Professor Innes Cuthill


I wear two hats, behavioural ecologist and sensory ecologist, although the unifying theme is the explanation of the factors shaping the design, through natural selection, of animal form and function. If I have particular skills then they are, first, developing novel empirical tests of theoretical predictions, whether in the lab or field, and second, establishing successful interdisciplinary collaborations. Most of my work lies at the interface of different disciplines, and I have a long history of working with mathematicians to investigate behavioural decisions. More recently, and my current main research area, I have been collaborating closely with physiologists, perceptual psychologists and computational neuroscientists to understand how animal coloration (notably camouflage) evolves in response to animal colour vision.



2008-2012: Head of School, School of Biological Sciences, University of Bristol.

1998-present: Professor of Behavioural Ecology, University of Bristol.

1996-1998: Reader in Behavioural Ecology, University of Bristol.

1989-1996: Lecturer in Zoology (Behavioural Ecology), University of Bristol.

1985-1989: Concurrently: Junior Research Fellow, Brasenose College, Oxford; Departmental Demonstrator (in ornithology), Department of Zoology, Oxford University; College Lecturer in Biological Sciences, Brasenose College, Oxford; College Lecturer in Zoology, Exeter College, Oxford.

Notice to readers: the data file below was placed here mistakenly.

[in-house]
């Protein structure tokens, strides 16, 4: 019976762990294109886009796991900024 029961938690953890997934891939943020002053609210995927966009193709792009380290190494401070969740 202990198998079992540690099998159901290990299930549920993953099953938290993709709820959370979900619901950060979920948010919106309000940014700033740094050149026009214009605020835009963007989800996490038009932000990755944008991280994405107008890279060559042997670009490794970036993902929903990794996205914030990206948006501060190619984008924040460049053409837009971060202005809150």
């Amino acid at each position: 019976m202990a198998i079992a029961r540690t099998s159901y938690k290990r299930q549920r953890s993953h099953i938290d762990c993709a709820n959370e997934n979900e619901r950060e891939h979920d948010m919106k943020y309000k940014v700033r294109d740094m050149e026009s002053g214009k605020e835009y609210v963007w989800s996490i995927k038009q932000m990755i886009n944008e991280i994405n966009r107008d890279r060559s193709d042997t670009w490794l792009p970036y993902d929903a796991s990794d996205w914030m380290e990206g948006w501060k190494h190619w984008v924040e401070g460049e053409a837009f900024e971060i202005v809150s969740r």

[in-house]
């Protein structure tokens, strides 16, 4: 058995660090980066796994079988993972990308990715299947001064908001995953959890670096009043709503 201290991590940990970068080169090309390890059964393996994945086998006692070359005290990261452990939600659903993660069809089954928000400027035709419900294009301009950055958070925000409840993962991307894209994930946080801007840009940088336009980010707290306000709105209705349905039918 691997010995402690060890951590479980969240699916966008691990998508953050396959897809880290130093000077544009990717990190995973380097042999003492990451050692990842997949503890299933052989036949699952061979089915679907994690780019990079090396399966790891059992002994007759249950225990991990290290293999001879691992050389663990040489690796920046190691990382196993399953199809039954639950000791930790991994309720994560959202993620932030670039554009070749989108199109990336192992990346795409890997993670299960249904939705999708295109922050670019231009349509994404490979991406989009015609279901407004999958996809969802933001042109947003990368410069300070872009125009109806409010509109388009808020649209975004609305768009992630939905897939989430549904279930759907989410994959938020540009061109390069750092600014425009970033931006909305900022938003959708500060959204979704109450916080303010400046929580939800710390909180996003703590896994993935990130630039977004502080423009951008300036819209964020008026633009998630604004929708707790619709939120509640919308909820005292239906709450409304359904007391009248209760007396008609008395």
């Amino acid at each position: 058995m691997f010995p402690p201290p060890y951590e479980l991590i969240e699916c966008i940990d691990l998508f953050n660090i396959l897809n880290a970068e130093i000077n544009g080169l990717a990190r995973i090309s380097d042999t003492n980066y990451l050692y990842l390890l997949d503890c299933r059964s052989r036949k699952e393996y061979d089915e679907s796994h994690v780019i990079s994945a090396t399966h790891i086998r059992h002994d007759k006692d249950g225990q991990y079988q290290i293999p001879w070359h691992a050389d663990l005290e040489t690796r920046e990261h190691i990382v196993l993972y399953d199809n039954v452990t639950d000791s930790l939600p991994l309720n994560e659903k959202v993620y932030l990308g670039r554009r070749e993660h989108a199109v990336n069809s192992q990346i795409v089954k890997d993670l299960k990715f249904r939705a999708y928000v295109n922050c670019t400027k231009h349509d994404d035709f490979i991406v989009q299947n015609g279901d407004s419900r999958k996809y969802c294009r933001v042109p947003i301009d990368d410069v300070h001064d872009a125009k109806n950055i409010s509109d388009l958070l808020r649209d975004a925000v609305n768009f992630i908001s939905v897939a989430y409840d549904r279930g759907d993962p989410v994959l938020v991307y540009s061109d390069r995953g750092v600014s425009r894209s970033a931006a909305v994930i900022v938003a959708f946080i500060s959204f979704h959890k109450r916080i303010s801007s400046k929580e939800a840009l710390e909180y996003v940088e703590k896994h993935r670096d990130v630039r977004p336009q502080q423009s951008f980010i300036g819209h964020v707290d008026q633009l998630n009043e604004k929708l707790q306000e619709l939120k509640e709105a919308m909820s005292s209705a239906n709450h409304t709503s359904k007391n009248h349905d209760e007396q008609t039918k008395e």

Academic Qualifications

1985: D.Phil. (Oxon.) Zoology. Pembroke College, Oxford. (Supervisors: Prof. J.R. Krebs & Dr. A. Kacelnik (titles as in 1985).

1982: B.A. (Cantab.) Natural Sciences (Part II Zoology). First Class Honours. Corpus Christi College, Cambridge. Class I in Parts I & II of Tripos.

Special Awards, Honours and Distinctions

2007-2010: President, the Association for the Study of Animal Behaviour (the leading European professional association in the field)

2005: Nature (Nature Publishing Group) and NESTA (the National Endowment for Science, Technology and the Arts) award for mentoring in science. First recipient of the "mid-career" award for developing the careers of young scientists.

1998: Scientific Medal of the Zoological Society of London, for contributions to zoology by a scientist under 40 years old.


List of members